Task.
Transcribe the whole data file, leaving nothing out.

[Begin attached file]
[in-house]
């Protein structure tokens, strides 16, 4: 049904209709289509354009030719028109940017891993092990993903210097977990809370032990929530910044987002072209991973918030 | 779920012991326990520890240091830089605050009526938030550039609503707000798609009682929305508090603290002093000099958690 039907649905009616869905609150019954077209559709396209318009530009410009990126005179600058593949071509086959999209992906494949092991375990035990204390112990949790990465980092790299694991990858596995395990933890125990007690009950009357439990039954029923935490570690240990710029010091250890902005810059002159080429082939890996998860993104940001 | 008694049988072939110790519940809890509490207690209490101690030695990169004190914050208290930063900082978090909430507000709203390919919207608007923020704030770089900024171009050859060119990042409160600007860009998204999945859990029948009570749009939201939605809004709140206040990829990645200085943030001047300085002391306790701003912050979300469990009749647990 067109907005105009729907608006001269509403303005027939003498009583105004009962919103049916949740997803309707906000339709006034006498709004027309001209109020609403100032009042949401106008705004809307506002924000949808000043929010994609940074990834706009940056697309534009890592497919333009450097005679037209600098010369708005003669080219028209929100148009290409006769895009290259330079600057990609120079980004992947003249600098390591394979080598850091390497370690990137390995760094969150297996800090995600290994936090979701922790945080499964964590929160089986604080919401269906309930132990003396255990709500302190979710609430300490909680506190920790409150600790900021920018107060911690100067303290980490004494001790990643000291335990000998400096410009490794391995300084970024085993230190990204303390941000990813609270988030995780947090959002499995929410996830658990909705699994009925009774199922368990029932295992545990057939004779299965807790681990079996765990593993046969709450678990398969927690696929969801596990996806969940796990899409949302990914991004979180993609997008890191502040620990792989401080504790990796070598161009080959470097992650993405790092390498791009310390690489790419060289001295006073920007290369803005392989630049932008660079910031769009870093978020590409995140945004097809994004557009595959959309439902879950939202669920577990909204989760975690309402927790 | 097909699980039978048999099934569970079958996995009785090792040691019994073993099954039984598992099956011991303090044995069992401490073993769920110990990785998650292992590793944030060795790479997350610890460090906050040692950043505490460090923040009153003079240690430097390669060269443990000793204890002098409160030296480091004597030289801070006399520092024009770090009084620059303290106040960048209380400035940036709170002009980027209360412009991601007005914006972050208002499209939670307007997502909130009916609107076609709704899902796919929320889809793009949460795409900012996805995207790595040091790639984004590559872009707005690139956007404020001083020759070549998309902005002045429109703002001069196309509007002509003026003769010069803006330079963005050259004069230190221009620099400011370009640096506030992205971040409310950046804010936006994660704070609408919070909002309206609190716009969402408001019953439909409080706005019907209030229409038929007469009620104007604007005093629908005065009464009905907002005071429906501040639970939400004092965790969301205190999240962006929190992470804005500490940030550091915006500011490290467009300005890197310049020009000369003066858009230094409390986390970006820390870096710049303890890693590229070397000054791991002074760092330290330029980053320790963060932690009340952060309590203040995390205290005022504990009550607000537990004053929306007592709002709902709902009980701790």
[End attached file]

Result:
[in-house]
């Protein structure tokens, strides 16, 4: 049904209709289509354009030719028109940017891993092990993903210097977990809370032990929530910044987002072209991973918030 | 779920012991326990520890240091830089605050009526938030550039609503707000798609009682929305508090603290002093000099958690 039907649905009616869905609150019954077209559709396209318009530009410009990126005179600058593949071509086959999209992906494949092991375990035990204390112990949790990465980092790299694991990858596995395990933890125990007690009950009357439990039954029923935490570690240990710029010091250890902005810059002159080429082939890996998860993104940001 | 008694049988072939110790519940809890509490207690209490101690030695990169004190914050208290930063900082978090909430507000709203390919919207608007923020704030770089900024171009050859060119990042409160600007860009998204999945859990029948009570749009939201939605809004709140206040990829990645200085943030001047300085002391306790701003912050979300469990009749647990 067109907005105009729907608006001269509403303005027939003498009583105004009962919103049916949740997803309707906000339709006034006498709004027309001209109020609403100032009042949401106008705004809307506002924000949808000043929010994609940074990834706009940056697309534009890592497919333009450097005679037209600098010369708005003669080219028209929100148009290409006769895009290259330079600057990609120079980004992947003249600098390591394979080598850091390497370690990137390995760094969150297996800090995600290994936090979701922790945080499964964590929160089986604080919401269906309930132990003396255990709500302190979710609430300490909680506190920790409150600790900021920018107060911690100067303290980490004494001790990643000291335990000998400096410009490794391995300084970024085993230190990204303390941000990813609270988030995780947090959002499995929410996830658990909705699994009925009774199922368990029932295992545990057939004779299965807790681990079996765990593993046969709450678990398969927690696929969801596990996806969940796990899409949302990914991004979180993609997008890191502040620990792989401080504790990796070598161009080959470097992650993405790092390498791009310390690489790419060289001295006073920007290369803005392989630049932008660079910031769009870093978020590409995140945004097809994004557009595959959309439902879950939202669920577990909204989760975690309402927790 | 097909699980039978048999099934569970079958996995009785090792040691019994073993099954039984598992099956011991303090044995069992401490073993769920110990990785998650292992590793944030060795790479997350610890460090906050040692950043505490460090923040009153003079240690430097390669060269443990000793204890002098409160030296480091004597030289801070006399520092024009770090009084620059303290106040960048209380400035940036709170002009980027209360412009991601007005914006972050208002499209939670307007997502909130009916609107076609709704899902796919929320889809793009949460795409900012996805995207790595040091790639984004590559872009707005690139956007404020001083020759070549998309902005002045429109703002001069196309509007002509003026003769010069803006330079963005050259004069230190221009620099400011370009640096506030992205971040409310950046804010936006994660704070609408919070909002309206609190716009969402408001019953439909409080706005019907209030229409038929007469009620104007604007005093629908005065009464009905907002005071429906501040639970939400004092965790969301205190999240962006929190992470804005500490940030550091915006500011490290467009300005890197310049020009000369003066858009230094409390986390970006820390870096710049303890890693590229070397000054791991002074760092330290330029980053320790963060932690009340952060309590203040995390205290005022504990009550607000537990004053929306007592709002709902709902009980701790």